Interventionist Romance

November 30, 2008

by Chidem Kurdas

 

James Galbraith puts a dramatic spin on recent history in his new book, “The Predator State.” He argues that the American government was used to plunder public resources for private gain. That certainly rings true, one obvious new example being the pork projects added by Congress to the financial bailout bill. You might think Mr. Galbraith favors limits on the state. 

 

No such thing. He calls for more government with nary a mention of restraint. The twist is that he attributes the looting of the Republic almost exclusively to Republicans.

 

“Today, in the great policy house of the conservatives, there are only lobbyists and the politicians who do their bidding. There are slogans and sloganeers. There are cronies and careerists,” he writes.

 

By implication, the liberal policy house is not dominated by lobbyists, politicians who do lobbyists’ bidding, sloganeers, cronies or careerists. There the trouble turns out to be an excessive faith in markets, a confusion from which Mr. Galbraith aims to free the liberal mind. Hence the book’s subtitle: “How conservatives abandoned the free market and why liberals should too.”

 

In his telling, the intellectual foundations of the Reagan revolution have collapsed—monetarism led everywhere to financial crises while supply-side tax cuts did not noticeably boost work or investment. So the Bush administration threw away all the useless market ideology and instead ruled as an instrument for corporate control and the diversion of public resources to private hands.

 

In presenting the exploitation of state capabilities for private ends  as a special case created by Republicans, Mr. Galbraith does not clarify why Democrats are less prone to rent seeking. Perhaps he’s missed the immense public choice literature about rent seeking, which explains that the activity is systemic and not confined to any one set of politicians—thus bailout pork was bipartisan.

 

Neither does he explain why Democrats are beguiled by free market arguments that by his reckoning no longer fool conservatives. Could it be that, having lost the game in 2000, Democrats simply had less opportunity to help themselves to the spoils of political power in the past eight years? And that being the case, maybe they made a virtue out of necessity by espousing some market positions.

 

In any event, Mr. Galbraith  advocates public planning and intervention without grappling with the inherent dilemma that the wider the government domain, the more opportunity for rackets at the expense of consumers or taxpayers. He suggests that planning need not be corrupt, ignoring the many ubiquitous organized interests and the fact that rational self-seeking politicians will cater to them.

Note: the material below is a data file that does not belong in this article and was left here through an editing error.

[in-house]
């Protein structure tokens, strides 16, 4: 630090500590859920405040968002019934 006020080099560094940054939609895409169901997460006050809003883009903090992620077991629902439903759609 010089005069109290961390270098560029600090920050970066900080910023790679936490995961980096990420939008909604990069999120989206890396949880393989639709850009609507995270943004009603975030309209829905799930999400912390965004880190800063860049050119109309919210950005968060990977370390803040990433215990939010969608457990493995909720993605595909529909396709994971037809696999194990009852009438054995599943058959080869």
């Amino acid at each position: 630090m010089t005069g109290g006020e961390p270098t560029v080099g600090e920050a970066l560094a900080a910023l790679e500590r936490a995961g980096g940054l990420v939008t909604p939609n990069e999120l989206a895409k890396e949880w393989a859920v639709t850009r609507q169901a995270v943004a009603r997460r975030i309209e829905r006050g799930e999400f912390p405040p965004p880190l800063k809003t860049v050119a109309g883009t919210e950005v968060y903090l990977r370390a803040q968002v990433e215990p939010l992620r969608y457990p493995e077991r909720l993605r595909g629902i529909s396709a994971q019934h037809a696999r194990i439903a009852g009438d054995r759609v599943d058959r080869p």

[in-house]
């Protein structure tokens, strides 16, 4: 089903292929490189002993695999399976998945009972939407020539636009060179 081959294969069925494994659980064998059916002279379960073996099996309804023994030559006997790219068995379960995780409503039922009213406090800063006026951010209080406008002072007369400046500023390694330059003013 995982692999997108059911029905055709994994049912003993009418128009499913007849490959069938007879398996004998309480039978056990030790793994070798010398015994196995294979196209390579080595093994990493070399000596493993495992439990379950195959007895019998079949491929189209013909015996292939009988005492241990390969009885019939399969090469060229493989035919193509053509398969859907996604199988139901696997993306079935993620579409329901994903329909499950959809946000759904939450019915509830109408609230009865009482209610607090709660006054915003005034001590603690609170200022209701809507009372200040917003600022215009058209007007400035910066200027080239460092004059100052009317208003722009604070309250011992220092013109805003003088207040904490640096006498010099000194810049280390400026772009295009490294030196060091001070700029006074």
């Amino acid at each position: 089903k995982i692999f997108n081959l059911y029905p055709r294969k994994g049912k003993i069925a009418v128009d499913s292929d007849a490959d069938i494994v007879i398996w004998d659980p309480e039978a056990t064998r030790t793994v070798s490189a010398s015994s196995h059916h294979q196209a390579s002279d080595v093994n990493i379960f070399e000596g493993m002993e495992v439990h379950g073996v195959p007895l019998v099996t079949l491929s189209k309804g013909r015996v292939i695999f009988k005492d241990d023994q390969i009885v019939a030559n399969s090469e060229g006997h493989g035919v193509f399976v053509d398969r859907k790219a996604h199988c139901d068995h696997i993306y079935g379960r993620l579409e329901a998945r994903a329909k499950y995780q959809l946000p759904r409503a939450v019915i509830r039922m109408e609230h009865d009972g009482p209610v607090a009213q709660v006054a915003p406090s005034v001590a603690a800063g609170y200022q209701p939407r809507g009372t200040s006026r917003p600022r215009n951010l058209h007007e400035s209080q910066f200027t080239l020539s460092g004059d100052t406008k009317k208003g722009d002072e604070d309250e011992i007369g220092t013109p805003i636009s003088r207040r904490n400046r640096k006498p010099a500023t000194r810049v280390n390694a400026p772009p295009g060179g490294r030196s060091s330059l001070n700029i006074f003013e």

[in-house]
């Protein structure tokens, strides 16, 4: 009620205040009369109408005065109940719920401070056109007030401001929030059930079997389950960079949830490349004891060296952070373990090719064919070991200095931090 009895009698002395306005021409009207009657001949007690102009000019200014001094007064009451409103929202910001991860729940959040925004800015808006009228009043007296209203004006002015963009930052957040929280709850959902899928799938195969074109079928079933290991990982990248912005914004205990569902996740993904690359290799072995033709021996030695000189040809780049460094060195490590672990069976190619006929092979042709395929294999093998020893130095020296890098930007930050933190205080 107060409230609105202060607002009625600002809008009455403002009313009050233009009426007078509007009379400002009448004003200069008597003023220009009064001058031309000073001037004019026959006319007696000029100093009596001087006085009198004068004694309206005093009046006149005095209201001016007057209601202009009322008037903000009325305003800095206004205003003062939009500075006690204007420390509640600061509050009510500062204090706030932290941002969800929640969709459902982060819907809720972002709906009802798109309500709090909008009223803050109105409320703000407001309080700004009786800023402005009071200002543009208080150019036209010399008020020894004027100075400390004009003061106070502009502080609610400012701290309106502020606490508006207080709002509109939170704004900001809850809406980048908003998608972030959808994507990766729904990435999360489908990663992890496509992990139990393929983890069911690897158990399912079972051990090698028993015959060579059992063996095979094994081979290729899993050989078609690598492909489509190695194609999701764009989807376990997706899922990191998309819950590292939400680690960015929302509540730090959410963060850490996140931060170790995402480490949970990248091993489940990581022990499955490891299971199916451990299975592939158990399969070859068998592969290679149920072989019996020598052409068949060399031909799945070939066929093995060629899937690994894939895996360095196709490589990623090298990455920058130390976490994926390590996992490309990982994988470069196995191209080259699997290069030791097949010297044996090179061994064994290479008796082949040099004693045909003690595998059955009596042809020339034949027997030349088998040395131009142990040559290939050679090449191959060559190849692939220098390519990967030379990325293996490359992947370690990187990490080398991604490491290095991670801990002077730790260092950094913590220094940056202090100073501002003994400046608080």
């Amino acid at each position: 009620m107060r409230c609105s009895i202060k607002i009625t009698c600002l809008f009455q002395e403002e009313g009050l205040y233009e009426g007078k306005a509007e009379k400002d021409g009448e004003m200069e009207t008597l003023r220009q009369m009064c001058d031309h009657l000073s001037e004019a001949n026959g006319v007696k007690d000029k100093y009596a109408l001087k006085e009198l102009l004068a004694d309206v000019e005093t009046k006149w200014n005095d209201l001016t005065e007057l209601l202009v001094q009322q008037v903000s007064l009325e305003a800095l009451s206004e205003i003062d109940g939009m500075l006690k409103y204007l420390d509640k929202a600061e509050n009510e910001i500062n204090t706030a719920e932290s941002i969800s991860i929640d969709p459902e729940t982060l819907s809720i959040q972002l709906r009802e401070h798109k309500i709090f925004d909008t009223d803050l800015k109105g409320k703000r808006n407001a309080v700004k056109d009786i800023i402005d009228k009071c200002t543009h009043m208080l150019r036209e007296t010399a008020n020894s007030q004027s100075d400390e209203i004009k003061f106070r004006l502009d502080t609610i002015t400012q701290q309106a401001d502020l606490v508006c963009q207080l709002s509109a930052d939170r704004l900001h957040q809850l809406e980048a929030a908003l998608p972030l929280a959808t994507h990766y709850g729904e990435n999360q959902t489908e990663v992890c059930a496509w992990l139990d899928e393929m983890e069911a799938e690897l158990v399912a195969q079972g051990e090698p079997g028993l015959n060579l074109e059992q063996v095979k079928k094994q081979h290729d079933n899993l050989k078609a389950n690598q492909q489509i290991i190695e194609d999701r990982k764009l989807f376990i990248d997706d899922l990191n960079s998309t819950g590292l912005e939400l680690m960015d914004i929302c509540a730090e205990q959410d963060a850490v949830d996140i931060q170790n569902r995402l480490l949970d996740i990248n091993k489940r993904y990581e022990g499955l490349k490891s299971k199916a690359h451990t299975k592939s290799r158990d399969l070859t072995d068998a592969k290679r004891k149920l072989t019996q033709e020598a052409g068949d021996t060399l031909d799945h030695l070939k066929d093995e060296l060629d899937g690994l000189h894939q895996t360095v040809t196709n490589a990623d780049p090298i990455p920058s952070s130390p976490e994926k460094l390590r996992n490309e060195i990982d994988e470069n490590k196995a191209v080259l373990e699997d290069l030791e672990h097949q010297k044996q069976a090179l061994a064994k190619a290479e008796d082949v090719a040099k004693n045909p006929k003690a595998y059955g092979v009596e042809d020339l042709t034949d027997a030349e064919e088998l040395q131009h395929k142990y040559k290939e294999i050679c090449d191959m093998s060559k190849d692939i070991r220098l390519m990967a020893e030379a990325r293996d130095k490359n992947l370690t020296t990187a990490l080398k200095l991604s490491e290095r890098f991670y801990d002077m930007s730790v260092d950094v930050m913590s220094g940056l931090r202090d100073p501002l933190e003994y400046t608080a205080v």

I can’t imagine where Mr. Galbraith encountered the pristinely public spirited liberal policymakers he wants to purge of free market notions, but even if they exist, the idea that they can figure out the “public good” is logically incoherent.

 

James Buchanan wrote some 30 years ago that the mystique of the state somehow working its way toward some transcendental public good is still around in many guises, even as public choice economics removes the romance. The dreamy view of government may now have another resurgence—and likely result again in political failure.

 

If the book presents an illusory vision of government, its take on the free market is so biased as to be a caricature. Freedom to choose merely means freedom to shop, Mr. Galbraith suggests.  “The word market is a negation,” meaning transactions not dictated by the state, he writes. He apparently has not given much thought to the role of voluntary action.

 

A market means voluntary exchange by individuals. Arguments that state compulsion is necessary to achieve certain ends have been around for ages and there is no shortage of state apparatuses that either forbid or mandate certain actions. If you add more state compulsion, less voluntary space is left for individuals, and you have to police people to make sure they comply.

 

It’s not an efficient way to run an economy, as even the Chinese communist party recognizes. And it certainly creates great opportunity for government players to help themselves, whether directly or indirectly by helping their associates and supporters.

 

But Mr. Galbraith has not written this book to analyze the problems of state-dictated action. On the contrary, the effect of his argument is to release interventionists from concern with the consequences of their policies. After all, if supposedly market-oriented Republicans don’t care, why should left liberals worry about all that free market cant? 

 

Today a number of pundits point to market failure and call for another New Deal. Like  Mr. Galbraith, many regard political failure as a minor issue compared to market failure. The good news is that there are researchers who study how politics functions in the real world. Click for public choice program

2 Responses to “Interventionist Romance”

  1. Superheater Says:

    Must be tough to go through life having nothing to offer but the continuation of Dad’s cottage industry.

    What a hack.

  2. chidemkurdas Says:

    Good point


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